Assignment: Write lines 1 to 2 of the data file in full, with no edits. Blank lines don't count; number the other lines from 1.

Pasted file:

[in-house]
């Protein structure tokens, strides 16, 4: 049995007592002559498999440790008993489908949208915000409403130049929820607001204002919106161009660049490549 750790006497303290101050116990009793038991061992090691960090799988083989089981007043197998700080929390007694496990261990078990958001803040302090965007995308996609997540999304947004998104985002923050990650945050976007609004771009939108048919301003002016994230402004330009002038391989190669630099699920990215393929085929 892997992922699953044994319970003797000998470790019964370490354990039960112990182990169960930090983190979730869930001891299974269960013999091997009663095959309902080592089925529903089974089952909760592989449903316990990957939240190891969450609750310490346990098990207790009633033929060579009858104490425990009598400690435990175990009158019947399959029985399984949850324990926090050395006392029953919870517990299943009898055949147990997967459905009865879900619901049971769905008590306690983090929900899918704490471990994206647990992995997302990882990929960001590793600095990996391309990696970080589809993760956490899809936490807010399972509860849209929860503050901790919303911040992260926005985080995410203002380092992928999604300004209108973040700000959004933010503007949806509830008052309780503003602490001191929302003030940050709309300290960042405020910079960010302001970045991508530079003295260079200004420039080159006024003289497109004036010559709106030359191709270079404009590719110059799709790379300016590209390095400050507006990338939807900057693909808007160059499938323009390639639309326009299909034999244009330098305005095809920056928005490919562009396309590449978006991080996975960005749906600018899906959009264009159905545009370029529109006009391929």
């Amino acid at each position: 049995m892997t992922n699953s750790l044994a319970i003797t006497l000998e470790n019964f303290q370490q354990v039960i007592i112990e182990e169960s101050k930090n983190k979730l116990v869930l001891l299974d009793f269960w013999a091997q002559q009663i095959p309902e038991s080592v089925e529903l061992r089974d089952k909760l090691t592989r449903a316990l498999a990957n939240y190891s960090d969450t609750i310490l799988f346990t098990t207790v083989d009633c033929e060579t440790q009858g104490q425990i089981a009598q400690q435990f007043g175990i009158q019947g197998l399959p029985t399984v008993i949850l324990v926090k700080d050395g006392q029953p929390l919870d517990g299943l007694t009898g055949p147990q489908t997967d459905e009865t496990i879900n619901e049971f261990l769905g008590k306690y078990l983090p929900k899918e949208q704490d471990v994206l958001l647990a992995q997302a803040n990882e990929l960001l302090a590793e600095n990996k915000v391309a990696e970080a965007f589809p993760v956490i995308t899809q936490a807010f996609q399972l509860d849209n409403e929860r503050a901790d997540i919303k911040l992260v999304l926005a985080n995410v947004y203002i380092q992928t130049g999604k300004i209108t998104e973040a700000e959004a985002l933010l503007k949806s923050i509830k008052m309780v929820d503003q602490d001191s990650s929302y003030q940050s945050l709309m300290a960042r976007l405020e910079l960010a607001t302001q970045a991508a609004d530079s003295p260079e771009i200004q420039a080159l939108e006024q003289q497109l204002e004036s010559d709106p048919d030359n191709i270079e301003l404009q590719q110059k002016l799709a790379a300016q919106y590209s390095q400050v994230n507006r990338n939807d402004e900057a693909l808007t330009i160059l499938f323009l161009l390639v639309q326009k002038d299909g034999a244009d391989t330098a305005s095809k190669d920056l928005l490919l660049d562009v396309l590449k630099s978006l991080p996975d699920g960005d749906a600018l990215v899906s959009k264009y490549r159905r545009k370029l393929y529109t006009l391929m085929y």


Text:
[in-house]
């Protein structure tokens, strides 16, 4: 049995007592002559498999440790008993489908949208915000409403130049929820607001204002919106161009660049490549 750790006497303290101050116990009793038991061992090691960090799988083989089981007043197998700080929390007694496990261990078990958001803040302090965007995308996609997540999304947004998104985002923050990650945050976007609004771009939108048919301003002016994230402004330009002038391989190669630099699920990215393929085929 892997992922699953044994319970003797000998470790019964370490354990039960112990182990169960930090983190979730869930001891299974269960013999091997009663095959309902080592089925529903089974089952909760592989449903316990990957939240190891969450609750310490346990098990207790009633033929060579009858104490425990009598400690435990175990009158019947399959029985399984949850324990926090050395006392029953919870517990299943009898055949147990997967459905009865879900619901049971769905008590306690983090929900899918704490471990994206647990992995997302990882990929960001590793600095990996391309990696970080589809993760956490899809936490807010399972509860849209929860503050901790919303911040992260926005985080995410203002380092992928999604300004209108973040700000959004933010503007949806509830008052309780503003602490001191929302003030940050709309300290960042405020910079960010302001970045991508530079003295260079200004420039080159006024003289497109004036010559709106030359191709270079404009590719110059799709790379300016590209390095400050507006990338939807900057693909808007160059499938323009390639639309326009299909034999244009330098305005095809920056928005490919562009396309590449978006991080996975960005749906600018899906959009264009159905545009370029529109006009391929």